Funny thing: For any given wavelength $\alpha$ is always the same as $\epsilon$. That is why in our radiation oven (where the IR light comes from all directions), the object will assume the temperature of the oven, even if the oven is in a vacuum.

But the sunlight comes just from one direction, so the satellite (or the wall, or the slide) can radiate to the other directions and will never be as hot as the surface of the sun, so the blackbody light it emits has a different wavelength than the radiation it receives. And that's important, because while $\alpha$ and $\epsilon$ are always equal to each other, they are different for different wavelengths.

(I advise you take this in for a second before reading on)

Usually when we talk about the absorptivity $\alpha$, we mean the absorptivity in the sun's light, $\alpha_s$ (s for solar), because that is the absorptivity for the light, that the satellite mostly receives. Since the satellite's temperature causes it to emit infrared light, the $\epsilon$ we usually talk about is $\epsilon_{IR}$ (IR for... you know).

A body with high a high ratio of $\frac{\alpha_s}{\epsilon_{IR}}$ will get very hot in the sun, even if both values are very low. Both values are quite low for the slide's polished steel, but $\epsilon_{IR,Steel}=0.05$ is lower still than $\alpha_{s,Steel}=0.37$.

As a sidenote, absorptivity+reflectivity+transmittance=1, this means that all light gets either absorbed, or reflected or let through a surface.

Because the sun is very bright in space, we usually therefore want to create a surface that emits a lot in the infrared and absorbs little at the sun's most powerful wavelengths.

To that end, manufacturers of Multi Layer Insulation use the second surface mirror effect: SSM

(image from Multek/Sheldahl catalog, presumed in fair use)

They use a material that is transparent to the sun's radiation and highly emitting in the infrared as a cover (substrate). This is often brownish Kapton. Below that they have a material that reflects as much of the sun's light as possible, which usually silver or aluminum. Gold would be a bad choice, because, as you correctly pointed out, it has quite high absorptivity.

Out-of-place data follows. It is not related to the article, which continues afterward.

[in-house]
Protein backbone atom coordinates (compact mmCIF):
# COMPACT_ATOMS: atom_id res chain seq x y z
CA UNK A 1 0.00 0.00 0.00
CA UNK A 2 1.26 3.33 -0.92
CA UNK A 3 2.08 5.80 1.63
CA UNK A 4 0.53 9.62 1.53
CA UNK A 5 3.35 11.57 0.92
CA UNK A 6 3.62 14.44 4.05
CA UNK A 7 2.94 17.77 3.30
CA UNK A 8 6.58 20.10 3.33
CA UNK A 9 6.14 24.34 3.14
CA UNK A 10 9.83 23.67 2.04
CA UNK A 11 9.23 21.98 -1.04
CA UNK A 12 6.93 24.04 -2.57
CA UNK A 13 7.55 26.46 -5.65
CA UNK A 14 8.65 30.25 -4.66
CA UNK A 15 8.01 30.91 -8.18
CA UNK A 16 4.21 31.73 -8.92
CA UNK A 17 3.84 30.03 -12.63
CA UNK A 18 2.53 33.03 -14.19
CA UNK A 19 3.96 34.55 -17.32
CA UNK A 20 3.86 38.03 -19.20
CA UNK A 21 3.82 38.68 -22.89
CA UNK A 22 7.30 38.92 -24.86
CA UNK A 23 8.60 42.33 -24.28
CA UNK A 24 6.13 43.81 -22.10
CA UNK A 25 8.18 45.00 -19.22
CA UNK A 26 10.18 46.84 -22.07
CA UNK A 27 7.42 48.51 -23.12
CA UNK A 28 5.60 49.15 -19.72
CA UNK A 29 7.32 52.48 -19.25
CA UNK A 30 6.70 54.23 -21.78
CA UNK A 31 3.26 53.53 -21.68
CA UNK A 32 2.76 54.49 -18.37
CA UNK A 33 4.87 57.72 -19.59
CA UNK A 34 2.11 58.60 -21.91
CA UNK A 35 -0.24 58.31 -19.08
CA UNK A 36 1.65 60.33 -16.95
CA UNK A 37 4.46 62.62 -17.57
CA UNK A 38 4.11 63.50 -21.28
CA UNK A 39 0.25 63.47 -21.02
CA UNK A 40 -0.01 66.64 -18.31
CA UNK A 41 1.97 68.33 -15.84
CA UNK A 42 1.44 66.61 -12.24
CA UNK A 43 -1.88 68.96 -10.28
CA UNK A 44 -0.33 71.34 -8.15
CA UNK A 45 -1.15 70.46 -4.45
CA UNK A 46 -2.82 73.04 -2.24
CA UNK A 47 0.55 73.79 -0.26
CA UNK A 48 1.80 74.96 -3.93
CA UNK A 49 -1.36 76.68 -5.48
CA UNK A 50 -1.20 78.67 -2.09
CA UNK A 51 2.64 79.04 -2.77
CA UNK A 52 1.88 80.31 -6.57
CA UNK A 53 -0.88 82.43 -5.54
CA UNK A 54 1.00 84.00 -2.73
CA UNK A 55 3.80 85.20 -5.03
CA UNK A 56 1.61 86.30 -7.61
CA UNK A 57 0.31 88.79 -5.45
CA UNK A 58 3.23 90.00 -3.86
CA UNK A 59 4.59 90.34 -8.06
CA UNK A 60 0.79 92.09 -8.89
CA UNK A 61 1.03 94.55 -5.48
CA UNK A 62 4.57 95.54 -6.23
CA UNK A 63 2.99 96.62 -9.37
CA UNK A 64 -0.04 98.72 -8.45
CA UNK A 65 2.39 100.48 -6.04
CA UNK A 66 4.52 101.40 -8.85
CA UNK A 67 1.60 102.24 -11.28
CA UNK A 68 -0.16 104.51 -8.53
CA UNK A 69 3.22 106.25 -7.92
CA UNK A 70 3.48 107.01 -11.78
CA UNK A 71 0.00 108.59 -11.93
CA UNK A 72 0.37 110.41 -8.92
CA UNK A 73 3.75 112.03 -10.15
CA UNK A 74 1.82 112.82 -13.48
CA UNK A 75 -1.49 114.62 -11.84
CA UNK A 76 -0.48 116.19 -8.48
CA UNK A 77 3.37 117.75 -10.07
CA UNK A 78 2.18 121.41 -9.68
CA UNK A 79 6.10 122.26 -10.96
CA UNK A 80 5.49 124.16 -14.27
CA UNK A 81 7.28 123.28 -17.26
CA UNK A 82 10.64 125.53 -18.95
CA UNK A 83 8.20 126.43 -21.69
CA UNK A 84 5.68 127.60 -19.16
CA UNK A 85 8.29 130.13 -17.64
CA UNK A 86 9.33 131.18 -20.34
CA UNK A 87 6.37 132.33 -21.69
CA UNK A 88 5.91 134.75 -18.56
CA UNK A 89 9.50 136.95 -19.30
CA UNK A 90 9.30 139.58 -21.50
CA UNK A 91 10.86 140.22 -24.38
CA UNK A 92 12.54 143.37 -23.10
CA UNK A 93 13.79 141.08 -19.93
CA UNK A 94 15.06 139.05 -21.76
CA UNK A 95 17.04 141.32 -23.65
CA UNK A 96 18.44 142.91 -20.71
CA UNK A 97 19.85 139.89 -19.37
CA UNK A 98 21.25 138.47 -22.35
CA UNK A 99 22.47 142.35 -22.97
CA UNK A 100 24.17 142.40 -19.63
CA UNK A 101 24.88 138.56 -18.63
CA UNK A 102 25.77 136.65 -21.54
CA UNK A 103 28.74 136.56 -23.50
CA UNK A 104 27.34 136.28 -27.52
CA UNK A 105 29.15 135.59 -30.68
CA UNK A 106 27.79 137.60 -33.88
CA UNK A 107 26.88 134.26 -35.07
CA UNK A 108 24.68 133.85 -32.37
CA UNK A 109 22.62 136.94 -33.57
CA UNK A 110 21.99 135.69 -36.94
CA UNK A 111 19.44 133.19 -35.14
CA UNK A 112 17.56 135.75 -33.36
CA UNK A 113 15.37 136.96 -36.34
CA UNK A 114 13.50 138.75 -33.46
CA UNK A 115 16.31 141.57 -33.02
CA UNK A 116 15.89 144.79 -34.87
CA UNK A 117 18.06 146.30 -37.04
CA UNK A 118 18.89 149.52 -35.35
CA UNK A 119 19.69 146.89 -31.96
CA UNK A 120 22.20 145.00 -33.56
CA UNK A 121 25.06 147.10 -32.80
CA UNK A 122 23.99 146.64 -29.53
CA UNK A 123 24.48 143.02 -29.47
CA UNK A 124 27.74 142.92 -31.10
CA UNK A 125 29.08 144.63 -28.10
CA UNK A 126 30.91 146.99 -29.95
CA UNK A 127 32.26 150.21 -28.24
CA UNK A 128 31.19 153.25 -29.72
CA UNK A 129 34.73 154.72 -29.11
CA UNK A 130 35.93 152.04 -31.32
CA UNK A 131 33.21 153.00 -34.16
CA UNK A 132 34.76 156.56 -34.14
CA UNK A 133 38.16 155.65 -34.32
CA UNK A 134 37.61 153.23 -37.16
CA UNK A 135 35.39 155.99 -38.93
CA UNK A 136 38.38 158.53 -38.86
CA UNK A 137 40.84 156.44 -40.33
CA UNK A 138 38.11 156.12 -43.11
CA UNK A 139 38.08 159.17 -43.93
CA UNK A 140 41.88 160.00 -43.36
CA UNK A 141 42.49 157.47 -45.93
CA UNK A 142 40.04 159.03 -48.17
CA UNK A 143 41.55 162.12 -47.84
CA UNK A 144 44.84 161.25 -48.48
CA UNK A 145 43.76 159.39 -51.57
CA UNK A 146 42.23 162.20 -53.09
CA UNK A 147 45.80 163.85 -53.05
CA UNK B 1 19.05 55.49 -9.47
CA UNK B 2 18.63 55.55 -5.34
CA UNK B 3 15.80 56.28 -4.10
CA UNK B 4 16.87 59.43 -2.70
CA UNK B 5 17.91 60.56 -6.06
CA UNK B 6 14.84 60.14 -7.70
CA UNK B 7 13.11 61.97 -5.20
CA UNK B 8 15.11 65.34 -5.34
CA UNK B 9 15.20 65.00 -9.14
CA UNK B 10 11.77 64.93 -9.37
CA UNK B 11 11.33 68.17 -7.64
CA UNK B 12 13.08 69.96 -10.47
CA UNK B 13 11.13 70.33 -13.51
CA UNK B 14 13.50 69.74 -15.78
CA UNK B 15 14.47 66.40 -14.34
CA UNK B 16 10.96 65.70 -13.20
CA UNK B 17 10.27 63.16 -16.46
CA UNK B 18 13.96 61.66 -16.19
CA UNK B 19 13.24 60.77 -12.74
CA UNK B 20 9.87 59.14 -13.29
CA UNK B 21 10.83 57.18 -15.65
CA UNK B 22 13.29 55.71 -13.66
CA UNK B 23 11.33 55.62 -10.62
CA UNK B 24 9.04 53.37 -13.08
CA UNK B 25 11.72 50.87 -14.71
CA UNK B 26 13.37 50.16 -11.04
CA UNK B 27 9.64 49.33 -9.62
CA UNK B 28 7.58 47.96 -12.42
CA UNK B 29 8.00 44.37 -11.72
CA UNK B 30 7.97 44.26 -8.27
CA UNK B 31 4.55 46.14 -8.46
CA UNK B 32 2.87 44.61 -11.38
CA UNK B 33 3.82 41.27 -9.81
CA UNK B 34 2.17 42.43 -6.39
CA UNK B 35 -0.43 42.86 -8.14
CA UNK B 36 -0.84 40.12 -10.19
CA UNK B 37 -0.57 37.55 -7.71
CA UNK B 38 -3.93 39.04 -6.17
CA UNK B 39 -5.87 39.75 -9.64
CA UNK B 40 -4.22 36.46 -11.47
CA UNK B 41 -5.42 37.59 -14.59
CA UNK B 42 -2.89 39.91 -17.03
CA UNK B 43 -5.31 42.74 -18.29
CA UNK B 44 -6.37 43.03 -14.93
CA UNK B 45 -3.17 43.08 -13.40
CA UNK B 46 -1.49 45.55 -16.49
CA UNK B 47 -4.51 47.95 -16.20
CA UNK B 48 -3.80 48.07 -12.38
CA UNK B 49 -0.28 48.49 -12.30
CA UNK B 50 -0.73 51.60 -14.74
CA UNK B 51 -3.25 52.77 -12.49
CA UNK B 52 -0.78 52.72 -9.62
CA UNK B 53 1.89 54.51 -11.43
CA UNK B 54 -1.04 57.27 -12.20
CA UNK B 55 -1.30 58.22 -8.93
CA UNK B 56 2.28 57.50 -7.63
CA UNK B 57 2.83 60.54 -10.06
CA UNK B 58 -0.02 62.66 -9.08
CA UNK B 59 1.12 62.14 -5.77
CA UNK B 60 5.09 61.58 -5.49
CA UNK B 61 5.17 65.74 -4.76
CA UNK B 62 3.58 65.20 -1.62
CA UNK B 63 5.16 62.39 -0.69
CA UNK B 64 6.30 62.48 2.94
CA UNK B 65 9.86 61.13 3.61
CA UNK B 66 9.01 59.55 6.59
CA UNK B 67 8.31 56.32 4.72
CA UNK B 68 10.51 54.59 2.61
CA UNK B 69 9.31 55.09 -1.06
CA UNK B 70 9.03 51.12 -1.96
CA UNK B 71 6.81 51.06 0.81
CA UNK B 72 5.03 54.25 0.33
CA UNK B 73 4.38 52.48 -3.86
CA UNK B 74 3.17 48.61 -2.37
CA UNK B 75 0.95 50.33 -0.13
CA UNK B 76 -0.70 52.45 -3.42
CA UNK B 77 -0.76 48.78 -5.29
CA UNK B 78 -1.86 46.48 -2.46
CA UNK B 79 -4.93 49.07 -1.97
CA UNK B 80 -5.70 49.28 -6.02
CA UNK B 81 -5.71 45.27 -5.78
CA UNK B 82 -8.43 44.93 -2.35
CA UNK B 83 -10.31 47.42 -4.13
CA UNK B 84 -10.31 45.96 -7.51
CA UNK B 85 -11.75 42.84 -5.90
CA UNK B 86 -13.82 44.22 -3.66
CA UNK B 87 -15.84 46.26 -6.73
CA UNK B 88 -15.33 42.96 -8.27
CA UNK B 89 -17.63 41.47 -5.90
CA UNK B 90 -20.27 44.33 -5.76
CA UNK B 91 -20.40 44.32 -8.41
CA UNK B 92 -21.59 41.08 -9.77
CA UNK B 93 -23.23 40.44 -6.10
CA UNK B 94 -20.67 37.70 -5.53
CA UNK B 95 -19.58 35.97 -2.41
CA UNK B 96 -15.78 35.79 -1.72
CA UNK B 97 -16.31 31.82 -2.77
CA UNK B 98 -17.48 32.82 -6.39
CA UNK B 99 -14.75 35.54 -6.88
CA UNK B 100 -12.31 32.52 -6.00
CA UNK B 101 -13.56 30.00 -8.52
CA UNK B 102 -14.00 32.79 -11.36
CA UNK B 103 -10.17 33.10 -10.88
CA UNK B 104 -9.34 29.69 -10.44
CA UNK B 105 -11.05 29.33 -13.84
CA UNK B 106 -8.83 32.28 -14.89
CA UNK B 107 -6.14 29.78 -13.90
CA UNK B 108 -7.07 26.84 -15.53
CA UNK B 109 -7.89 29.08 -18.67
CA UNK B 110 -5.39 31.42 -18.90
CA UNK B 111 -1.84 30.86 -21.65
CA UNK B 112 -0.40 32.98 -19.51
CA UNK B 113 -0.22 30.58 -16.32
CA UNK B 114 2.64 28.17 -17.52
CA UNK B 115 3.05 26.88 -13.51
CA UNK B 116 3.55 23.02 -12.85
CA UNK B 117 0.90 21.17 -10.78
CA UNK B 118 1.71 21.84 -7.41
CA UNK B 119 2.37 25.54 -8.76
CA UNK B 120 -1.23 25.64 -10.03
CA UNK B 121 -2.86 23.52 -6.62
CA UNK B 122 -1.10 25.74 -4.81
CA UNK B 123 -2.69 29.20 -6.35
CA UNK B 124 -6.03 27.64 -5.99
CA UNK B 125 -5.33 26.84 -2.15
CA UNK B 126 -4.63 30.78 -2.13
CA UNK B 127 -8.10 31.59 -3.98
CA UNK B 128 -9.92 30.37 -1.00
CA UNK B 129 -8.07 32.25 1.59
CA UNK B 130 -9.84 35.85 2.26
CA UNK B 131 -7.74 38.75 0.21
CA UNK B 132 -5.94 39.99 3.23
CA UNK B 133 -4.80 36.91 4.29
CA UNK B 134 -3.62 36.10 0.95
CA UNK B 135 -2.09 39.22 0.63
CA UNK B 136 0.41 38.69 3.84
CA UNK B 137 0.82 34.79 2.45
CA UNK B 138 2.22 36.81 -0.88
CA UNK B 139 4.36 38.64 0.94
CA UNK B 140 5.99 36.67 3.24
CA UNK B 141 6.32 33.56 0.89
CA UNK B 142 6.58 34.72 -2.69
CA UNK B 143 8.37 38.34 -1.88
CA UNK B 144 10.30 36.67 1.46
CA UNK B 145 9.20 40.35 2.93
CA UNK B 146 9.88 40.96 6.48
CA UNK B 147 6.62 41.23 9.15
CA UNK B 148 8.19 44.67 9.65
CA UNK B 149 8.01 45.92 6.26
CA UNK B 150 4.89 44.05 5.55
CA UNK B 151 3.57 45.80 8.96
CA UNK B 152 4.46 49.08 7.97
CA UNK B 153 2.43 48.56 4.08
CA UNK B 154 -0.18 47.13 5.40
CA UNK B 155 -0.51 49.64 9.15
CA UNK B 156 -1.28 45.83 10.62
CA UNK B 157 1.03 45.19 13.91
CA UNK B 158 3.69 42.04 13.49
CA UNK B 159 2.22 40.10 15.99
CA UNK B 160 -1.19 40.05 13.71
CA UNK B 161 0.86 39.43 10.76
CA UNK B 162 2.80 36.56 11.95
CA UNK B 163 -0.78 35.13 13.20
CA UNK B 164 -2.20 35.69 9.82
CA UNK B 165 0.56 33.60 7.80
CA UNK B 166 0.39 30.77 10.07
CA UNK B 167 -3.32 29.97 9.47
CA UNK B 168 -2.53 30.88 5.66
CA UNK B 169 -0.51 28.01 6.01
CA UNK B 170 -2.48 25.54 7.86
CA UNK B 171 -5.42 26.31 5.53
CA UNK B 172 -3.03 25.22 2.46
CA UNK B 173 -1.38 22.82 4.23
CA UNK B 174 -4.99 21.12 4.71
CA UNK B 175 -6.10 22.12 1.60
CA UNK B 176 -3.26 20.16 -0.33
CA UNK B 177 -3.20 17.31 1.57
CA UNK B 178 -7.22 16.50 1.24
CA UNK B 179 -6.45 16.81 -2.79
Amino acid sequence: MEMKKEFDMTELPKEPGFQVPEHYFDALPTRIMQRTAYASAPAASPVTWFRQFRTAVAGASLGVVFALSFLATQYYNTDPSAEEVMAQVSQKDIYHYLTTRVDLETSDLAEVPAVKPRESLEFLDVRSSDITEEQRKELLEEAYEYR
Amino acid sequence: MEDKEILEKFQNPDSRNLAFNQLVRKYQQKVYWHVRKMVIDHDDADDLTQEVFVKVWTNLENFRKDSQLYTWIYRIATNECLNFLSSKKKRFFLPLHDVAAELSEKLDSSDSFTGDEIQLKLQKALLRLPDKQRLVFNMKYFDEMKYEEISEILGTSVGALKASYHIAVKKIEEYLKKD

That way they have the lowest possible ratio of $\frac{\alpha_s}{\epsilon_{IR}}$, which means that the equilibrium temperature of the satellite stays the lowest possible.

So what you see is not gold, but a thin layer of brown plastic above a surface of silver or aluminum.

See also:

Some more values of $\epsilon$ and $\alpha$

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    $\begingroup$ Very interesting, thanks. I had always thought that the concrete wall/metal slide example was just because the metal was more thermally conductive. $\endgroup$ Commented Dec 26, 2014 at 14:24
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    $\begingroup$ @DougMcClean: Yes. To be precise, the larger (volume based) heat capacity and larger conductivity play a large role, too. In a sauna, for example, touching something metal can be painful. But slides can get hot enough to cause severe burns, even cold weather, if the sun is shining. cpsc.gov/PageFiles/122121/3200.pdf $\endgroup$ Commented Jan 2, 2015 at 21:32

Astronaut spacesuits use gold (thin layer)

Gold coating protects eyes from harmful sunlight

Gold is also used by NASA in the construction of spacesuits. Because of its excellent ability to reflect infrared light while letting in visible light, astronauts’ visors have a thin layer of gold on them to protect their eyes from unfiltered sunlight.

Gold coating protects eyes from harmful sunlight

Satellites don't

They use Multi-layer insulation, see Rikki-Tikki-Tavi's answer